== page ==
Tree-based solar cells point the way to recyclable energy sources

Ars Technica » Scientific Method 2013-03-27

Solar cells made with recyclable, renewable substrates are starting to look interesting.

News has emerged of recyclable solar cells that almost literally grow on trees. Researchers at the Georgia Institute of Technology and Purdue University have developed organic solar cells with substrates composed of cellulose nanocrystal (CNC), achieving "unprecedented" efficiency of 2.7 percent.

If you're thinking that 2.7 percent doesn't sound particularly efficient, you'd mostly be right. By the standards of most organic solar cells (i.e. a solar cell with a polymer-based photoactive layer), 2.7 percent is nothing to write home about. Efficiencies of more than 10 percent have been achieved in the laboratory, which remains the natural habitat of organic cells due to their fragility.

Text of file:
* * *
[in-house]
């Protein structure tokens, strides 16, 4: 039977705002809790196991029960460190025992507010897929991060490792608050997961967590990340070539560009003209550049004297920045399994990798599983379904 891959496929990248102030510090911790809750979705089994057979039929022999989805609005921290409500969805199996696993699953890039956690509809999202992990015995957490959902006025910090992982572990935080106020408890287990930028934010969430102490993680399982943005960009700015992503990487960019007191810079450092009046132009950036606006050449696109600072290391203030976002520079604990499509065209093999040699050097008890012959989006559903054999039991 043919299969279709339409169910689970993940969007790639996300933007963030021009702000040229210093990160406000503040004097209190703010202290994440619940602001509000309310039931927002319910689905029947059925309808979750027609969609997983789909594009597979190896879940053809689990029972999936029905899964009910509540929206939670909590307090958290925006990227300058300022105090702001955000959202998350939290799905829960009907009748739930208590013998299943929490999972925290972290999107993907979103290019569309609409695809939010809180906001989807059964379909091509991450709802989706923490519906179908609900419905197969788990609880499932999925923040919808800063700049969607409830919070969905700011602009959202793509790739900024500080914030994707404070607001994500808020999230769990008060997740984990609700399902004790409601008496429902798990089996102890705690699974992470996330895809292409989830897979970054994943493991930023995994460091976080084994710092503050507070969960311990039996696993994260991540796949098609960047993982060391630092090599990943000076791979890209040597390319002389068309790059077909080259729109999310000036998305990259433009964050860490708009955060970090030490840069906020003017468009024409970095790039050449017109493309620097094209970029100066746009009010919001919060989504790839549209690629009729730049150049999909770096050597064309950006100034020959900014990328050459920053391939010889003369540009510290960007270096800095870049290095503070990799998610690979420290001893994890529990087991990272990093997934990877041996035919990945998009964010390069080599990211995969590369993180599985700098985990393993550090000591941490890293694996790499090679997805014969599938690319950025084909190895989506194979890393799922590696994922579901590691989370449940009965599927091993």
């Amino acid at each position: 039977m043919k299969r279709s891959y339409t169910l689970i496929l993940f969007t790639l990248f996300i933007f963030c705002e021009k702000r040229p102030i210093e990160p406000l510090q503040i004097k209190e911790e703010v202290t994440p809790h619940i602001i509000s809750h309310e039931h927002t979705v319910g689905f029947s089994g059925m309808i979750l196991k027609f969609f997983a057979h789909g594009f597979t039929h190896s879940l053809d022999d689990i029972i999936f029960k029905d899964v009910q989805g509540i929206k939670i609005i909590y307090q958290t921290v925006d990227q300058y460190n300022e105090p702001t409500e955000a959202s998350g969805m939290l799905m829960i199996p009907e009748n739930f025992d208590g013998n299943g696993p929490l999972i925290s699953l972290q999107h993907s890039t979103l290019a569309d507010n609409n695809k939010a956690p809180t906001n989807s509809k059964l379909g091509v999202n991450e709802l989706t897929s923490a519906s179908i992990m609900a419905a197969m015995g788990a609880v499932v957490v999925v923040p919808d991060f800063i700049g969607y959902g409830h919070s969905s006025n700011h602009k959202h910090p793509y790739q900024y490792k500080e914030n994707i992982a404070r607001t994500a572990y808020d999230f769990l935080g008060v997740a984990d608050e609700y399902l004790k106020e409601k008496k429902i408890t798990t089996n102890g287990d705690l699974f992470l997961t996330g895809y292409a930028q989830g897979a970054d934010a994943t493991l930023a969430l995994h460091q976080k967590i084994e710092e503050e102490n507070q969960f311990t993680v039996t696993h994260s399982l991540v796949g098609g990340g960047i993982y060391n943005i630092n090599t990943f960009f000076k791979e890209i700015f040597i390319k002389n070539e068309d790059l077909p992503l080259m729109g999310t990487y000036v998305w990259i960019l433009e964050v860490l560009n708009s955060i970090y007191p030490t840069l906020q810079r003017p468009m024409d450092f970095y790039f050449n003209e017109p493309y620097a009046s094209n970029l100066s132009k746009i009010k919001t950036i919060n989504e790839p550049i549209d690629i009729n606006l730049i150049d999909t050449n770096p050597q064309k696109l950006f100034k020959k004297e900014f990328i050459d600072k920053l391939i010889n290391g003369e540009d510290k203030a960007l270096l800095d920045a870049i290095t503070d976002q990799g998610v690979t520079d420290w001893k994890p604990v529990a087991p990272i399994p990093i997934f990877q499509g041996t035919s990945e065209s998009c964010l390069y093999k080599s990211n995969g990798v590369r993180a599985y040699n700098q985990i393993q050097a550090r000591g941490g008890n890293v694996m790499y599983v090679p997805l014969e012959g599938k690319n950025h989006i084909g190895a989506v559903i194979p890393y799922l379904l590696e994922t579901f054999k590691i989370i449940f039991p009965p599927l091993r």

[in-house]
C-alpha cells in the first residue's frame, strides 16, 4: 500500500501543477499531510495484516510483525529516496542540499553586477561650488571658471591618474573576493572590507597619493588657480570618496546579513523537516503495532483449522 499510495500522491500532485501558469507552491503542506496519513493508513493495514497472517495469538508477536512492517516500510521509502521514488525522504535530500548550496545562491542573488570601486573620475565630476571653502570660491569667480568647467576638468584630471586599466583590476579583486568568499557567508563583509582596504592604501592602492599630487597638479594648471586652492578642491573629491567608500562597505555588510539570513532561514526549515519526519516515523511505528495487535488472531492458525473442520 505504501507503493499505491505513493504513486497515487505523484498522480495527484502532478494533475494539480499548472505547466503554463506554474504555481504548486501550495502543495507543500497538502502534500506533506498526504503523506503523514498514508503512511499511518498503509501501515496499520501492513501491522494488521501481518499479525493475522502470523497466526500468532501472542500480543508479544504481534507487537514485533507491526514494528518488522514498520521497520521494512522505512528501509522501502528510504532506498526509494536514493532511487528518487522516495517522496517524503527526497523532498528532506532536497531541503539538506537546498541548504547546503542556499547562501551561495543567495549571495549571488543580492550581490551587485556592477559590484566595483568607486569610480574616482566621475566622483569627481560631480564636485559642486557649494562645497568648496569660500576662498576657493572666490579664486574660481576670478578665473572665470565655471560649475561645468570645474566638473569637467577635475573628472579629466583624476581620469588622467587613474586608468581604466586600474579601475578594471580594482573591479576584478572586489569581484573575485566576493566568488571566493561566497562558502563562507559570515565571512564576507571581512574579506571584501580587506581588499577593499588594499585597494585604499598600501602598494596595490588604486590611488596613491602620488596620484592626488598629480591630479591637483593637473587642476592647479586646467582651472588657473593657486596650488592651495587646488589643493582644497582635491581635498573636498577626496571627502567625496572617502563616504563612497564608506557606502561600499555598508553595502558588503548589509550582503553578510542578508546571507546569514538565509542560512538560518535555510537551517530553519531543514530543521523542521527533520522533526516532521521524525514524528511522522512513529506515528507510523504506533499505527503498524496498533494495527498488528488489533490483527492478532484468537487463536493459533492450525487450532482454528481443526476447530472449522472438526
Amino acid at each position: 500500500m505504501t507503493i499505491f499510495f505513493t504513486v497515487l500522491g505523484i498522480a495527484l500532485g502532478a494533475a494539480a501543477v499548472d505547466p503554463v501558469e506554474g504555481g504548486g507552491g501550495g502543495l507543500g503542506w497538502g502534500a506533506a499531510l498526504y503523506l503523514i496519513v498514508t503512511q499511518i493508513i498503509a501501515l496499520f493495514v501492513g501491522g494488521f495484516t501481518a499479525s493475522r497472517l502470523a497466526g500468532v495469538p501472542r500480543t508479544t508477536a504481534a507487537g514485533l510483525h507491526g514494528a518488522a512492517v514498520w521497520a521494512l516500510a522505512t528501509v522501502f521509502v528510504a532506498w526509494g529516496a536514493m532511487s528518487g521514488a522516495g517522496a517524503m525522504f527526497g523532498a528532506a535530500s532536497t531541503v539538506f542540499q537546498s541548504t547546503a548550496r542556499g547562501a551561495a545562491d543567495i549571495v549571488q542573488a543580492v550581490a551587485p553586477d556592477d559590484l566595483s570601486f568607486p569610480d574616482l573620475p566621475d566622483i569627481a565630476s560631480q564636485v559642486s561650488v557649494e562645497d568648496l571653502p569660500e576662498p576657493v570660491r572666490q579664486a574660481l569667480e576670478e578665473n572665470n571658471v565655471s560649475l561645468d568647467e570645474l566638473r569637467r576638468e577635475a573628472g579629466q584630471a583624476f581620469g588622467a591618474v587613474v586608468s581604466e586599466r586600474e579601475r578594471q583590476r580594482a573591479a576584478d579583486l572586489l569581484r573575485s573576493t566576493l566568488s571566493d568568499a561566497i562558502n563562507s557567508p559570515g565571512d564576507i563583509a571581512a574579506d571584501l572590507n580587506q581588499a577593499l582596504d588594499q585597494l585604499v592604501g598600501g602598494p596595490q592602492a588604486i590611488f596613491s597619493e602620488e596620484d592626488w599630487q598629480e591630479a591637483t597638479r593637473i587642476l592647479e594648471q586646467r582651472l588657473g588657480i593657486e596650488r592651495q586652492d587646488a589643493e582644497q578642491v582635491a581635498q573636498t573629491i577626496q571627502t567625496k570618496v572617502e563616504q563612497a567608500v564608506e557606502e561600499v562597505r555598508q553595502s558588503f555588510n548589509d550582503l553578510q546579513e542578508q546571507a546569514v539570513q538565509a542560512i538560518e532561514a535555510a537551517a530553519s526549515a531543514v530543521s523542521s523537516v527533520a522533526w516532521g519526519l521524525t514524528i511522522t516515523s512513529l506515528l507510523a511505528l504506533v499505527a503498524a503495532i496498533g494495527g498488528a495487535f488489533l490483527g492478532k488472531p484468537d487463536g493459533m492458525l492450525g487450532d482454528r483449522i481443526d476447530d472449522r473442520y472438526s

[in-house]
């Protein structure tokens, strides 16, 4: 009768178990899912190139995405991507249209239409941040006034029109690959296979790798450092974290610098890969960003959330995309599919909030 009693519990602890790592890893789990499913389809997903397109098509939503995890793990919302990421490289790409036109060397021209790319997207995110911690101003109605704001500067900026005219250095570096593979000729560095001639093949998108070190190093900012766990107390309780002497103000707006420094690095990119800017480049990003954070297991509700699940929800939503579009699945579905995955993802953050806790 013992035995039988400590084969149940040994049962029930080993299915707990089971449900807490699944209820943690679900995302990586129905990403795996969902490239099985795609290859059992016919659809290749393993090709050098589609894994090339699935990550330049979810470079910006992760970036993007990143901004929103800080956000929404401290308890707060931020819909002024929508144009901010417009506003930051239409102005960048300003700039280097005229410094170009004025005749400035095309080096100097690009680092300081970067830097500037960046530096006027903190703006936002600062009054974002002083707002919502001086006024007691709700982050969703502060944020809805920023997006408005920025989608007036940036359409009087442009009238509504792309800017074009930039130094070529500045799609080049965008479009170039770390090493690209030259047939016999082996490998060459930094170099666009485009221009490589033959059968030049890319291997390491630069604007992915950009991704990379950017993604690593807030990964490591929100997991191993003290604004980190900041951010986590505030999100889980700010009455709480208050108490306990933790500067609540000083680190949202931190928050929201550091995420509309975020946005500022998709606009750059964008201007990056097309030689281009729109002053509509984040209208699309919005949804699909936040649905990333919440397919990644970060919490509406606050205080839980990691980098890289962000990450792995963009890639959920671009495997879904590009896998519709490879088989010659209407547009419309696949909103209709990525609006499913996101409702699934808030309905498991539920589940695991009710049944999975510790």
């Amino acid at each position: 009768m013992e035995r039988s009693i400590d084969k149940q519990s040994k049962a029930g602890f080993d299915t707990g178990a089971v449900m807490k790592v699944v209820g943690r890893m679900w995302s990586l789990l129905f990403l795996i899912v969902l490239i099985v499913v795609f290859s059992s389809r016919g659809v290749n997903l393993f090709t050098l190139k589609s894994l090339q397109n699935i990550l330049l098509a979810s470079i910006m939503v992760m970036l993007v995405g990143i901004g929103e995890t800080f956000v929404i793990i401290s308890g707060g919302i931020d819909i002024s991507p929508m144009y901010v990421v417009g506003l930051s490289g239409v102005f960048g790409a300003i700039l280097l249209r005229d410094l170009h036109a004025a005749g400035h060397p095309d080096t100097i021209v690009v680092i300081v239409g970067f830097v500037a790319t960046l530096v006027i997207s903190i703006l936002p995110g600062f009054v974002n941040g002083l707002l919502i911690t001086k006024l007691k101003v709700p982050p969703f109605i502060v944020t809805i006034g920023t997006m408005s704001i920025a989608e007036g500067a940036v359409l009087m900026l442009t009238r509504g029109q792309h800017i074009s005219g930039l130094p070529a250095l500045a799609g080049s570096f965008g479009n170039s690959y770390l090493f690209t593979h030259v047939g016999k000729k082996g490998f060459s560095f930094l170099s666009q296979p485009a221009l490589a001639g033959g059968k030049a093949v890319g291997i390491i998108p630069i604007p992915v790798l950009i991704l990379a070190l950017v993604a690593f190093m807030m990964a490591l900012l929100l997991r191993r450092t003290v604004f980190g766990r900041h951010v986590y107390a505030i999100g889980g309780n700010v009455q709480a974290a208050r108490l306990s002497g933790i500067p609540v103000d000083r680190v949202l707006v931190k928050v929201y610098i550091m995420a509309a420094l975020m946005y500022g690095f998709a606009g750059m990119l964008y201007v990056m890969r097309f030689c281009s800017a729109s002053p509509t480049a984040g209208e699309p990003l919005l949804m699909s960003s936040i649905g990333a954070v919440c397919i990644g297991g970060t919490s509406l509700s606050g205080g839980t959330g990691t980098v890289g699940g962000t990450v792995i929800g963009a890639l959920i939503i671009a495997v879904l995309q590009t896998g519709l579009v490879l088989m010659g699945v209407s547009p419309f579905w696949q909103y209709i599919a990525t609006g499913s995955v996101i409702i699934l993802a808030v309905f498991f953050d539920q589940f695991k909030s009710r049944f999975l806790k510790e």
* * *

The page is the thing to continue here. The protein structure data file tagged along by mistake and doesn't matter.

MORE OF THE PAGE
But more than being a mere organic solar cell, this is one with a recyclable insulating substrate. That's not entirely new. The research team's paper makes numerous references to research into paper as a cheap, lightweight, flexible, and recyclable substrate for organic solar cells (the substrate is essentially the base material to which the working layers and components are applied). Organic solar cells using cellulose nanofiber substrates have also been tried but have performed poorly.

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